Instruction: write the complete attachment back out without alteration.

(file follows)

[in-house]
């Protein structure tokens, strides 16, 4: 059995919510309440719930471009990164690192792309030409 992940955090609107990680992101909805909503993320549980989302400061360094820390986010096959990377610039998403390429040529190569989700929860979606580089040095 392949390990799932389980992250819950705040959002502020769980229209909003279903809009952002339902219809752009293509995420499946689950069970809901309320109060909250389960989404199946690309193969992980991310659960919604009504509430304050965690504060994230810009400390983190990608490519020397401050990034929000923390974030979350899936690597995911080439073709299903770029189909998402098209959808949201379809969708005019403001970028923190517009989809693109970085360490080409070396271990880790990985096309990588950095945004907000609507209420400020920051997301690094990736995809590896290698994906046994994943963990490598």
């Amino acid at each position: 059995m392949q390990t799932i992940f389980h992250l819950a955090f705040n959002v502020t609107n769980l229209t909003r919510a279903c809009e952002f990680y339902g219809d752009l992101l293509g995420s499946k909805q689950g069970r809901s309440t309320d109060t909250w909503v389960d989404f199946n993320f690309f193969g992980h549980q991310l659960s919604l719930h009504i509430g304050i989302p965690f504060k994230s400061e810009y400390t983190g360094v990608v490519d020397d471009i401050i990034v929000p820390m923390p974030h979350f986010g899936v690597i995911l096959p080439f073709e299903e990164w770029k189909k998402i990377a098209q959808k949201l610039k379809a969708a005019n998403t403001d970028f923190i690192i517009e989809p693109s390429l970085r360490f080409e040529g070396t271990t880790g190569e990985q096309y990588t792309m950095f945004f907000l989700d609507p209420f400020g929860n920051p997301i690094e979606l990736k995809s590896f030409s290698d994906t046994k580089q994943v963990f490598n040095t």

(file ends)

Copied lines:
[in-house]
């Protein structure tokens, strides 16, 4: 059995919510309440719930471009990164690192792309030409 992940955090609107990680992101909805909503993320549980989302400061360094820390986010096959990377610039998403390429040529190569989700929860979606580089040095 392949390990799932389980992250819950705040959002502020769980229209909003279903809009952002339902219809752009293509995420499946689950069970809901309320109060909250389960989404199946690309193969992980991310659960919604009504509430304050965690504060994230810009400390983190990608490519020397401050990034929000923390974030979350899936690597995911080439073709299903770029189909998402098209959808949201379809969708005019403001970028923190517009989809693109970085360490080409070396271990880790990985096309990588950095945004907000609507209420400020920051997301690094990736995809590896290698994906046994994943963990490598």
């Amino acid at each position: 059995m392949q390990t799932i992940f389980h992250l819950a955090f705040n959002v502020t609107n769980l229209t909003r919510a279903c809009e952002f990680y339902g219809d752009l992101l293509g995420s499946k909805q689950g069970r809901s309440t309320d109060t909250w909503v389960d989404f199946n993320f690309f193969g992980h549980q991310l659960s919604l719930h009504i509430g304050i989302p965690f504060k994230s400061e810009y400390t983190g360094v990608v490519d020397d471009i401050i990034v929000p820390m923390p974030h979350f986010g899936v690597i995911l096959p080439f073709e299903e990164w770029k189909k998402i990377a098209q959808k949201l610039k379809a969708a005019n998403t403001d970028f923190i690192i517009e989809p693109s390429l970085r360490f080409e040529g070396t271990t880790g190569e990985q096309y990588t792309m950095f945004f907000l989700d609507p209420f400020g929860n920051p997301i690094e979606l990736k995809s590896f030409s290698d994906t046994k580089q994943v963990f490598n040095t």